Roof personally purchased the gun used in the shooting from a retail gun store in Charleston,[47] using money given to him on his birthday.[15] The Washington Post reported on July 10, 2015, that FBI Director James Comey said that Roof "was able to purchase the gun used in the attack only because of lapses in the FBI's background-check system".[48]

One week prior to the shooting, two of his friends tried to hide the gun after Roof claimed he was going to kill people. However, they returned it to him after the girlfriend of one of the friends, whose trailer they hid the gun in, pointed out he was on probation and needed to have the gun out of his possession.[15][34]

Prior to the shooting

FBI analysis of Roof's seized cellphone and computer found that he was in online communication with other white supremacists, according to unnamed officials. Although Roof's contacts did not appear to have encouraged the massacre,[49] the investigation was said to have widened to also include other persons of interest.[50]

Reaction by white supremacists

Although the Council of Conservative Citizens took down its website on June 20 in the immediate wake of negative publicity,[41] its president, Earl Holt, stated that the organization was "hardly responsible" for Roof's actions.[44] However, the organization also issued a statement saying that Roof had some "legitimate grievances" against black people and that the group's website "accurately and honestly report[s] black-on-white violent crime".[51] Harold Covington, the founder of the Northwest Front, also condemned Roof's actions, but called the attack "a preview of coming attractions".[46]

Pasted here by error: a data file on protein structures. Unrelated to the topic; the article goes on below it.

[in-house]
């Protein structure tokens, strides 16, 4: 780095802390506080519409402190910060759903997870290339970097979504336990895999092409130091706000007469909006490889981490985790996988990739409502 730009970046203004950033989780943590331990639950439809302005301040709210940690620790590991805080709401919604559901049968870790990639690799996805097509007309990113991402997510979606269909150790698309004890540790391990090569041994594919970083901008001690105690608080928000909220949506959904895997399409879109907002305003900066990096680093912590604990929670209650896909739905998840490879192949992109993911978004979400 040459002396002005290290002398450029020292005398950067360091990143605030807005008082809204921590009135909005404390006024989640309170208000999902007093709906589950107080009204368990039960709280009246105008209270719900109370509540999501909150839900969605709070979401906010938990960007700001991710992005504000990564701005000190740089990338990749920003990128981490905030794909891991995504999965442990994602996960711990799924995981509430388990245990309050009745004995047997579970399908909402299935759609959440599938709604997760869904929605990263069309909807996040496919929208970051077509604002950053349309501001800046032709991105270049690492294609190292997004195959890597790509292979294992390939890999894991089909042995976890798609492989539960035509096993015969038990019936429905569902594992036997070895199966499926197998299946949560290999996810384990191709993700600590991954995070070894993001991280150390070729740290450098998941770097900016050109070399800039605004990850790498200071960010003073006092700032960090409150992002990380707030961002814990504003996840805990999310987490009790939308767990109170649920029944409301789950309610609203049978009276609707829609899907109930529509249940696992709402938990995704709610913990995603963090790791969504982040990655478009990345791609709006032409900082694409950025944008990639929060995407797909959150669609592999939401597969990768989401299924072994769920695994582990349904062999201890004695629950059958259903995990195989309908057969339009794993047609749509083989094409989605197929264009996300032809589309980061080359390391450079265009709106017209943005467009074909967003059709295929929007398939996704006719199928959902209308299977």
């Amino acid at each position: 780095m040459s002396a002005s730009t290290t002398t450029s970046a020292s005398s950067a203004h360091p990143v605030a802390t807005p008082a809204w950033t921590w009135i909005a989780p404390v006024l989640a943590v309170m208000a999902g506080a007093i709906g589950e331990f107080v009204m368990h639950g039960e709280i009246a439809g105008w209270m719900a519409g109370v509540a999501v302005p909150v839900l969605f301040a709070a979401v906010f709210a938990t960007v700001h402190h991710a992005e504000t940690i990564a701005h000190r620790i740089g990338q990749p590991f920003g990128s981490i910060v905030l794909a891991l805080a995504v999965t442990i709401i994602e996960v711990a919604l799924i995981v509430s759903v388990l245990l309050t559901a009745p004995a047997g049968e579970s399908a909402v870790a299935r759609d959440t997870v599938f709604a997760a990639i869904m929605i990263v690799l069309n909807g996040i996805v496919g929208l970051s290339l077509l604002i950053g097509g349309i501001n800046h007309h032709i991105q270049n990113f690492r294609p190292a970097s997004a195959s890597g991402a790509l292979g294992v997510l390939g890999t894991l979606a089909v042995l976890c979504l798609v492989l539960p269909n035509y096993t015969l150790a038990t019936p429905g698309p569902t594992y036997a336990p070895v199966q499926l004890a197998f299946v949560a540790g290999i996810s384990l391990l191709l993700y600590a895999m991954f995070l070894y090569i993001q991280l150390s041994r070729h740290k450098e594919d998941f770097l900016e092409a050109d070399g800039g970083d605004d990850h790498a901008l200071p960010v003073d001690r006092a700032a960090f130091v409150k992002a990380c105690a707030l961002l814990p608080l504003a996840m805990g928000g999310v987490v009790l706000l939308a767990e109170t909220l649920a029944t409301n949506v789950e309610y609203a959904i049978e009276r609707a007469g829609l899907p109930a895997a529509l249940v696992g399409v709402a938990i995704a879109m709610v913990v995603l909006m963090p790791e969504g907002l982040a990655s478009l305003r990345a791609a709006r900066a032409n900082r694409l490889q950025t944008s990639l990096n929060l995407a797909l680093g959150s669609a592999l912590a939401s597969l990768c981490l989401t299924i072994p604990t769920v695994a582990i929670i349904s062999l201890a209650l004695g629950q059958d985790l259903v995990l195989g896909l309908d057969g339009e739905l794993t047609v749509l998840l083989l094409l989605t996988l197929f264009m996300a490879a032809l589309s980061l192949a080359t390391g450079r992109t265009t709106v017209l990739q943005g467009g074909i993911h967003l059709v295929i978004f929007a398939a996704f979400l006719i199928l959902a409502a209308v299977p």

Through analysis of his manifesto, the Southern Poverty Law Center alleged that Roof was a reader and commenter on The Daily Stormer, a white nationalist news website.[52] Its editor Andrew Anglin "repudiated Roof's crime and publicly disavowed violence, while endorsing many of Roof's views."[53] He claimed that while he would have sympathy with a white man shooting criminals, killing innocents including elderly women was "a completely insane act".[54]

Manhunt and capture

The attack was treated as a hate crime by police, and officials from the FBI were called in to assist in the investigation and manhunt.[25][55]

At 10:44 a.m., on the morning after the attack, Roof was captured in a traffic stop in Shelby, North Carolina, approximately 245 miles (394 km) from the shooting scene. A .45-caliber pistol was found in the car during the arrest, though it was not immediately clear if it was the same one used in the attack.[56][57] Police received a tip-off from a driver, Debbie Dills, from Gastonia, North Carolina. She recognized Roof driving his car, a black Hyundai Elantra with South Carolina license plates and a three-flag "Confederate States of America" bumper decoration,[58][59] on U.S. Route 74, recalling security camera images taken at the church and distributed to the media. She later recalled, "I got closer and saw that haircut. I was nervous. I had the worst feeling. Is that him or not him?" She called her employer, who contacted local police, and then tailed the suspect's car for 35 miles (56 km) until she was certain authorities were moving in for an arrest.[60]

His older half-sister also reported him to the police after seeing his photo on the news.[5][61]

Roof was arrested and was interrogated by the FBI. He stated that he had been traveling to Nashville, Tennessee, when he was arrested in Shelby. Police in Shelby deferred his questioning to the FBI.[62] An unidentified source said interrogations with Roof after his arrest determined he had been planning the attack for around six months, researched Emanuel AME Church, and targeted it because of its role in African-American history.[25]

Legal proceedings

Pre-trial court proceedings